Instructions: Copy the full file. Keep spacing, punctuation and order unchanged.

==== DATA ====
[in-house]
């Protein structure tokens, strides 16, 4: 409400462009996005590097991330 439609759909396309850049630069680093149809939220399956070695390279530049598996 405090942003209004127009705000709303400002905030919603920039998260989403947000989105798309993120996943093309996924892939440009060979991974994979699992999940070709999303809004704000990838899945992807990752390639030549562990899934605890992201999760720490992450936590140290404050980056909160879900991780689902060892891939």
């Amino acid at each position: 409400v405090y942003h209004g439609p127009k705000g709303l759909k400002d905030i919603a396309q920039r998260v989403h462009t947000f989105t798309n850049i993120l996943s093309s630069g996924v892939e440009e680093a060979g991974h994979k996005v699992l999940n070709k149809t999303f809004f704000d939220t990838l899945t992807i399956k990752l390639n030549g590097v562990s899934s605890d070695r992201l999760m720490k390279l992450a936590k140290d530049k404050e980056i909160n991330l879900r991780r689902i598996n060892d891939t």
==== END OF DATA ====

[in-house]
């Protein structure tokens, strides 16, 4: 409400462009996005590097991330 439609759909396309850049630069680093149809939220399956070695390279530049598996 405090942003209004127009705000709303400002905030919603920039998260989403947000989105798309993120996943093309996924892939440009060979991974994979699992999940070709999303809004704000990838899945992807990752390639030549562990899934605890992201999760720490992450936590140290404050980056909160879900991780689902060892891939």
């Amino acid at each position: 409400v405090y942003h209004g439609p127009k705000g709303l759909k400002d905030i919603a396309q920039r998260v989403h462009t947000f989105t798309n850049i993120l996943s093309s630069g996924v892939e440009e680093a060979g991974h994979k996005v699992l999940n070709k149809t999303f809004f704000d939220t990838l899945t992807i399956k990752l390639n030549g590097v562990s899934s605890d070695r992201l999760m720490k390279l992450a936590k140290d530049k404050e980056i909160n991330l879900r991780r689902i598996n060892d891939t």